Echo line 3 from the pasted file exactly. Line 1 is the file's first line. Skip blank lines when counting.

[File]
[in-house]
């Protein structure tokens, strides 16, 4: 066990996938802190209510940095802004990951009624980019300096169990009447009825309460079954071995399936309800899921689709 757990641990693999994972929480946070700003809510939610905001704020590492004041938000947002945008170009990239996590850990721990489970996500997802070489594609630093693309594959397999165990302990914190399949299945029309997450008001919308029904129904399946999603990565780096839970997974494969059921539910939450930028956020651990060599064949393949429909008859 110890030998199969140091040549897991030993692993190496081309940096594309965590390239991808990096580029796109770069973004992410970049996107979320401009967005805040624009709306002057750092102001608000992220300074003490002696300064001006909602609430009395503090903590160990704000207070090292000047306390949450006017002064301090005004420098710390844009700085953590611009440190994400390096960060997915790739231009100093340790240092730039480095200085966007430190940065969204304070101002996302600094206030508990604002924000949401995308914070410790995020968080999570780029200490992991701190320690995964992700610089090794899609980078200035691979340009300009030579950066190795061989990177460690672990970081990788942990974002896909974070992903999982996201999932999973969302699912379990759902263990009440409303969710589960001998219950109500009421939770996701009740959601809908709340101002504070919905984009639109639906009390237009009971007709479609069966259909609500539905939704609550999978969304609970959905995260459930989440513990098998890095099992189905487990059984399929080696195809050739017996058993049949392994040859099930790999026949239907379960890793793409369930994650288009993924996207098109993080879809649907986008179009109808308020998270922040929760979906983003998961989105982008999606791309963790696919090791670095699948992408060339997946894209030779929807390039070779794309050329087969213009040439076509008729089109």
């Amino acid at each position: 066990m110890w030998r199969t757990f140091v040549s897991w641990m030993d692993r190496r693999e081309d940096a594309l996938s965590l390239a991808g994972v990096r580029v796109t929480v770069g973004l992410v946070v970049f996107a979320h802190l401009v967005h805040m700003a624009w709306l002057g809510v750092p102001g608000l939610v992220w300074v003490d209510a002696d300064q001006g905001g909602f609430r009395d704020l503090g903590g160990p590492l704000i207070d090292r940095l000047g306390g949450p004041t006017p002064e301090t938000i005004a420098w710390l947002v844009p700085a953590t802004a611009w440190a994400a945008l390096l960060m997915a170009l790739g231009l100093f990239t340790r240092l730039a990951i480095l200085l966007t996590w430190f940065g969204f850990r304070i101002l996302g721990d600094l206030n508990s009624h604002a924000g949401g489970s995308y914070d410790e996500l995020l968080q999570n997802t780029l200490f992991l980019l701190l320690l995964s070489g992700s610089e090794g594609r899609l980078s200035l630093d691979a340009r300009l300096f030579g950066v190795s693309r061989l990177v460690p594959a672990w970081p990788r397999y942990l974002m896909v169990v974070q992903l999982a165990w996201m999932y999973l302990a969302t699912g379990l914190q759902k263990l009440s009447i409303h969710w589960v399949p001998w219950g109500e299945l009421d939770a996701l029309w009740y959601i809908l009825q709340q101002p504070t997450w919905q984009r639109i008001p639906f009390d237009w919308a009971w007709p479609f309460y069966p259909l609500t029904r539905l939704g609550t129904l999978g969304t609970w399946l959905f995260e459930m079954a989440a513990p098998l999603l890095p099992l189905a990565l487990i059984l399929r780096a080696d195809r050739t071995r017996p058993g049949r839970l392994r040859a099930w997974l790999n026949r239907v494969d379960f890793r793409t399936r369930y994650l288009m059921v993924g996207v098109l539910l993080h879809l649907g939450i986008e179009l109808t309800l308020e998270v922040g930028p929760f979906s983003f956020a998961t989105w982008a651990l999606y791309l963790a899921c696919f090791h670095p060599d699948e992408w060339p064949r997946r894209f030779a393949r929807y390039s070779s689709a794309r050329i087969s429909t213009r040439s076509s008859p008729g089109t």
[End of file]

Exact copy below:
């Amino acid at each position: 066990m110890w030998r199969t757990f140091v040549s897991w641990m030993d692993r190496r693999e081309d940096a594309l996938s965590l390239a991808g994972v990096r580029v796109t929480v770069g973004l992410v946070v970049f996107a979320h802190l401009v967005h805040m700003a624009w709306l002057g809510v750092p102001g608000l939610v992220w300074v003490d209510a002696d300064q001006g905001g909602f609430r009395d704020l503090g903590g160990p590492l704000i207070d090292r940095l000047g306390g949450p004041t006017p002064e301090t938000i005004a420098w710390l947002v844009p700085a953590t802004a611009w440190a994400a945008l390096l960060m997915a170009l790739g231009l100093f990239t340790r240092l730039a990951i480095l200085l966007t996590w430190f940065g969204f850990r304070i101002l996302g721990d600094l206030n508990s009624h604002a924000g949401g489970s995308y914070d410790e996500l995020l968080q999570n997802t780029l200490f992991l980019l701190l320690l995964s070489g992700s610089e090794g594609r899609l980078s200035l630093d691979a340009r300009l300096f030579g950066v190795s693309r061989l990177v460690p594959a672990w970081p990788r397999y942990l974002m896909v169990v974070q992903l999982a165990w996201m999932y999973l302990a969302t699912g379990l914190q759902k263990l009440s009447i409303h969710w589960v399949p001998w219950g109500e299945l009421d939770a996701l029309w009740y959601i809908l009825q709340q101002p504070t997450w919905q984009r639109i008001p639906f009390d237009w919308a009971w007709p479609f309460y069966p259909l609500t029904r539905l939704g609550t129904l999978g969304t609970w399946l959905f995260e459930m079954a989440a513990p098998l999603l890095p099992l189905a990565l487990i059984l399929r780096a080696d195809r050739t071995r017996p058993g049949r839970l392994r040859a099930w997974l790999n026949r239907v494969d379960f890793r793409t399936r369930y994650l288009m059921v993924g996207v098109l539910l993080h879809l649907g939450i986008e179009l109808t309800l308020e998270v922040g930028p929760f979906s983003f956020a998961t989105w982008a651990l999606y791309l963790a899921c696919f090791h670095p060599d699948e992408w060339p064949r997946r894209f030779a393949r929807y390039s070779s689709a794309r050329i087969s429909t213009r040439s076509s008859p008729g089109t």